By contrast, continuous processing is the underlying current that accepts and captures, or rejects data inflows and outflows. With more and more pressure being applied by regulators and investors, managers need to be able to rely on continuous, automated services, processes, and technology to support their business.
With the increase in the amount of data has come a corresponding rise in the amount of different sources and types of data. This means that systems that were previously only confronted with one or two sources of data at a time now have to deal with a much more complex interchange of information from various sources including counter parties, exchanges, fund admins, and primes.
There is, however a process that can guarantee the safe passage of these data packets, regardless of origin, and this is called normalisation. This allows for more accurate pricing and valuations for portfolio managers to use when evaluating trades, as well as providing better analysis and reporting to investors and regulators.
Another key requirement of the new model is the need to investigate and utilize historical, security-level data that is unique to the fund. By getting hold of all the information since the fund’s inception, it can provide managers with much more insight into the efficacy of their strategies, and help to inform the creation and implementation of strategy going forward.
Although data trafficking, shaping, and viewing are relatively benign activities, data management really comes into its own with regards to the uncovering of, and recovering from, adverse events and the protection of investor interests. By keeping client data from being co-mingled with a firewall, it can prevent major security problems from occurring. As a general rule, cloud technology is better for this, as not only does it provide secure and convenient access, but it also provides a back-up should anything happen to the primary data store, such as a natural disaster or a power outage.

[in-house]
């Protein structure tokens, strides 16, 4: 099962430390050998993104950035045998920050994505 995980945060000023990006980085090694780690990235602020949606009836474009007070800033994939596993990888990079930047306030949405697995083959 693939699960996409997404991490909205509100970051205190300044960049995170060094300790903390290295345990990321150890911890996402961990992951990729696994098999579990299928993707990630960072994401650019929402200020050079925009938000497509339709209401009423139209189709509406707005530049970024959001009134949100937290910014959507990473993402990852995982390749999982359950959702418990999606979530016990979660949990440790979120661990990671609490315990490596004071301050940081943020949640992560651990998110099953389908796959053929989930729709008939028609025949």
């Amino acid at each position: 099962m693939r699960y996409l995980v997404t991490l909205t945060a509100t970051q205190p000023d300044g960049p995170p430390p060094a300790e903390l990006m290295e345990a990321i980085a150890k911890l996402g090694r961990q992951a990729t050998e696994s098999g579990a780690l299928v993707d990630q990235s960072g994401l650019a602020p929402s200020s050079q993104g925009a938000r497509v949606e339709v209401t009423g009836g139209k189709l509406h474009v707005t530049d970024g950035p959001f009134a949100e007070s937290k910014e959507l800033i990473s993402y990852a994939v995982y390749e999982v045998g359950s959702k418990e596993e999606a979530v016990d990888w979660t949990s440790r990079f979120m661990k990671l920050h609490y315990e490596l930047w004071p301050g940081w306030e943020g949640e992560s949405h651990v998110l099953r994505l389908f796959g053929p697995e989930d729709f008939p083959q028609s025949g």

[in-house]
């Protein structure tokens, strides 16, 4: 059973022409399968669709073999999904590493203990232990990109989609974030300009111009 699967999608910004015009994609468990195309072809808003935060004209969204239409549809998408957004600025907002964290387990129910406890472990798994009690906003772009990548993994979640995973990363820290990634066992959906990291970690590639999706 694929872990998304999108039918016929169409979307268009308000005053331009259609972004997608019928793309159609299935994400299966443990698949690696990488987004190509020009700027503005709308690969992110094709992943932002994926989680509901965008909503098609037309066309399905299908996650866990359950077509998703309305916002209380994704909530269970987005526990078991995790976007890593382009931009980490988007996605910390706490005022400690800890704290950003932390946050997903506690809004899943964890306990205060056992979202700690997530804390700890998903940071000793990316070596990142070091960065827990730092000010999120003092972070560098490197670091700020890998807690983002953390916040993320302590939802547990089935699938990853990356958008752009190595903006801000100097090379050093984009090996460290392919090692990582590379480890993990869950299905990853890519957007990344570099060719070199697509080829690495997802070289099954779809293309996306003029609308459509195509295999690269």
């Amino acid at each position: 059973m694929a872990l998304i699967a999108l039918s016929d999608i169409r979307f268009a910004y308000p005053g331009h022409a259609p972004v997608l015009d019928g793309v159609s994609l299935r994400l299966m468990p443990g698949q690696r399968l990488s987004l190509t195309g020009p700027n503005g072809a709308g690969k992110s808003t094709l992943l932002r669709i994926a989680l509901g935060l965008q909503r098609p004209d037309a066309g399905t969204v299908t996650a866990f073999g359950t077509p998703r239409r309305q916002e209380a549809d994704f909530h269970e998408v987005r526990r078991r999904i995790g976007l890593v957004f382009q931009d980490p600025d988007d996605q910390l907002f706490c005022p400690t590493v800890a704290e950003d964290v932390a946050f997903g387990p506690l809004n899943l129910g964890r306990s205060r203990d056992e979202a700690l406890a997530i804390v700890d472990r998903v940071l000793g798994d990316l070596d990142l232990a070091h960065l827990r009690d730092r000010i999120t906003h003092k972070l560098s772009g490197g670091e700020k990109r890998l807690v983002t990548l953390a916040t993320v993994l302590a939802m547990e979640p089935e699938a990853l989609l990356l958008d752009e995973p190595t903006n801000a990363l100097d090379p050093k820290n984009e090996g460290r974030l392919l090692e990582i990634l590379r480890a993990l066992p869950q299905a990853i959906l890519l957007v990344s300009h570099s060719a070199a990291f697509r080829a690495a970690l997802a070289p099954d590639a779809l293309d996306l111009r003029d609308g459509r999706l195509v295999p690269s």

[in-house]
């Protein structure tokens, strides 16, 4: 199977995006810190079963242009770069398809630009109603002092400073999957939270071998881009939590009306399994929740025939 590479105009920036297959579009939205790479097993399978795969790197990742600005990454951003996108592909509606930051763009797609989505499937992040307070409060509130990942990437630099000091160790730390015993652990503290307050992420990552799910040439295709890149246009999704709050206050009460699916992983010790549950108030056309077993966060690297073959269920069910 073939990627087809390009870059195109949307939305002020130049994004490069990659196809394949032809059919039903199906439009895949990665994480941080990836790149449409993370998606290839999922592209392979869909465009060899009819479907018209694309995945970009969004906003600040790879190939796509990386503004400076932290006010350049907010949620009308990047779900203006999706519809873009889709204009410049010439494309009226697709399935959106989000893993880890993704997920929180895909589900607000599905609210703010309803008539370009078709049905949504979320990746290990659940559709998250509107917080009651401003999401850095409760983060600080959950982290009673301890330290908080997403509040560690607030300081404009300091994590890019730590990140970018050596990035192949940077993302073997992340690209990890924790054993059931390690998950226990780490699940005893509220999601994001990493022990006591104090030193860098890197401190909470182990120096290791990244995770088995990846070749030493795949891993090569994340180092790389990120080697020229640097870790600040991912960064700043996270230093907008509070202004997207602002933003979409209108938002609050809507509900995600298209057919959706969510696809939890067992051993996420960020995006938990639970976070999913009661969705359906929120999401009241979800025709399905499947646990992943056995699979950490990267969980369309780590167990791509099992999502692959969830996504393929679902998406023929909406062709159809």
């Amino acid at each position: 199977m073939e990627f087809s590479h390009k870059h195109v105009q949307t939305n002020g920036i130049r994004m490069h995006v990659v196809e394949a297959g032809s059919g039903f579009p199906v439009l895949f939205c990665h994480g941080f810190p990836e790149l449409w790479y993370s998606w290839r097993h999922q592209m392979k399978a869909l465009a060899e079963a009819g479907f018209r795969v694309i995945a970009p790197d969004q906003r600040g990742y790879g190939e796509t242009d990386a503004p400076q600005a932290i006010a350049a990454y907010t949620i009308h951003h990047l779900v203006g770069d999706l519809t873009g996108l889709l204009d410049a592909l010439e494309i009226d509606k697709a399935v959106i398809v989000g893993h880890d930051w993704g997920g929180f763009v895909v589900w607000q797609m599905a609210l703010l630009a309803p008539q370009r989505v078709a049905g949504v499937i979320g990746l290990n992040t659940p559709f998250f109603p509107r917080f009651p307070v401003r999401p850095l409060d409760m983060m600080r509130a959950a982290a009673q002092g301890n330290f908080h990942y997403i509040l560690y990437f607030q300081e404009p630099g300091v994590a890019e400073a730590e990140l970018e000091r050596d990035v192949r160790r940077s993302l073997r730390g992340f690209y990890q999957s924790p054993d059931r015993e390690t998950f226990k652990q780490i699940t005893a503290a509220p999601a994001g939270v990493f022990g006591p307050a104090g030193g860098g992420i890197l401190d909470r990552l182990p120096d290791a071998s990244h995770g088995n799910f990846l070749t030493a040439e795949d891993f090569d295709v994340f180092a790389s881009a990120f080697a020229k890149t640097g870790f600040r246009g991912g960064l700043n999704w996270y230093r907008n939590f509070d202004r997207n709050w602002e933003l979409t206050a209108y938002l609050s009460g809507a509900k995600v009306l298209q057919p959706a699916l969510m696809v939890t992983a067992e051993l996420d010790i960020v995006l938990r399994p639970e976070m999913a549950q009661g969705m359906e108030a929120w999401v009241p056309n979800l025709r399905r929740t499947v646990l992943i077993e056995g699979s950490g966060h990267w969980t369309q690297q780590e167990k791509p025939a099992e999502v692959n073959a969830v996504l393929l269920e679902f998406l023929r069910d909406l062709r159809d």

Data management – a differentiator
Going forward, those funds that can boast solid, modern infrastructures will be in a much better position to leverage the potential of big data and protect themselves from unforeseen events. All of this can be done using smarter automated services – both maintaining precision and valuations and nurturing ongoing processes – which can be accessed in real-time from anywhere in the world.
At the moment, many of the market solutions available do not incorporate modern capabilities such as cloud technology and multi-tenant architecture, using outdated legacy systems and separate databases. With this type of technological architecture, funds will struggle to meet regulatory compliance, provide their investors with the type of information that they require, and may miss opportunities that better-equipped funds are in a position to exploit.
To illustrate some of the points made in this article, here is an infographic from CSC that demonstrates how much big data has redrawn the map for businesses.
I am a writer based in London, specialising in finance, trading, investment, and forex. Aside from the articles and content I write for IntelligentHQ, I also write for euroinvestor.com, and I have also written educational trading and investment guides for various websites including tradingquarter.com. Before specialising in finance, I worked as a writer for various digital marketing firms, specialising in online SEO-friendly content. I grew up in Aberdeen, Scotland, and I have an MA in English Literature from the University of Glasgow and I am a lead musician in a band. You can find me on twitter @pmilne100.